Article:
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Green machine: Bringing a forest to the desert


It may sound like an environmentalist's pipe dream, but giant greenhouses could soon be popping up in some of the world's deserts, producing fresh drinking water, food and fuel.

The Sahara Forest Project, which aims to create green oases in desert areas, has signed a deal to build a pilot plant in Aqaba, near the Red Sea in Jordan. With funding from the Norwegian government, the team plans to begin building the pilot plant on a 200,000 square metre site in 2012.

The world has an abundance of sunlight, seawater, carbon dioxide and arid land, says Joakim Hauge, CEO of the Sahara Forest Project. "These resources could be used for profitable and sustainable production of food, water and renewable energy, while combating the greenhouse effect through binding CO2 in new vegetation in arid areas."

If all goes to plan, the plant will consist of a saltwater greenhouse to grow vegetables and algae for fuel. Water piped from the Red Sea will cool air flowing into the greenhouse, providing good growing conditions for the crops. The air will then be passed over pipes containing seawater heated by the sun. The resulting hot, humid air will finally meet a series of vertical pipes containing cold seawater, causing fresh water to condense and run down the pipes to collectors below.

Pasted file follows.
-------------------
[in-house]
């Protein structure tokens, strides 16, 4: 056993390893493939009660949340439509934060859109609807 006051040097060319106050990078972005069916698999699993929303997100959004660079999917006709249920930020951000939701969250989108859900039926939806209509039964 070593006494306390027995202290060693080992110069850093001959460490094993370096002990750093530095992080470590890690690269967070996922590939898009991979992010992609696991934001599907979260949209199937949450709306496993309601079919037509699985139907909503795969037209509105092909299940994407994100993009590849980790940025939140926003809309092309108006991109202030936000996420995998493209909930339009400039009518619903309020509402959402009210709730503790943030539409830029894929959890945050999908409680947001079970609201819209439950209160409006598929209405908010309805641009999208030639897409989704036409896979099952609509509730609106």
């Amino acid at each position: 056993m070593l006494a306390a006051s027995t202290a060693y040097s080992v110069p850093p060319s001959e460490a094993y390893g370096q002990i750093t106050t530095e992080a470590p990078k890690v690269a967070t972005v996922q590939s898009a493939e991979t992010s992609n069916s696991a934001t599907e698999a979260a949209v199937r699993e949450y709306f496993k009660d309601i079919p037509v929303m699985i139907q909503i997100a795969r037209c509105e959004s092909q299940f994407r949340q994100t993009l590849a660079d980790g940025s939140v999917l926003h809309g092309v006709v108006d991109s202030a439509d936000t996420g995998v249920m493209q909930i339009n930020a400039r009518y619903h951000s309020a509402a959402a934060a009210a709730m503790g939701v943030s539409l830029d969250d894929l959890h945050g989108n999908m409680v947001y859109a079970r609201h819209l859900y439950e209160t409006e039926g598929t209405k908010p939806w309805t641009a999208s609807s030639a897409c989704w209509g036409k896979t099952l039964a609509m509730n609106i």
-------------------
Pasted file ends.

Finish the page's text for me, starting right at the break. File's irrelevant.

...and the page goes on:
This fresh water will be heated by a Concentrating Solar Power Plant to provide steam to drive a turbine, generating electricity. In turn, the electricity will be used to power the greenhouse's pumps and fans. The water will also be used to grow crops around the greenhouse.

Finally, excess heat generated by the solar power plant will be used to produce drinking water through desalination.

The project has been developed by Max Fordham Consulting Engineers, Seawater Greenhouse, and Exploration Architecture, all based in London, and the Bellona Foundation in Oslo, Norway.

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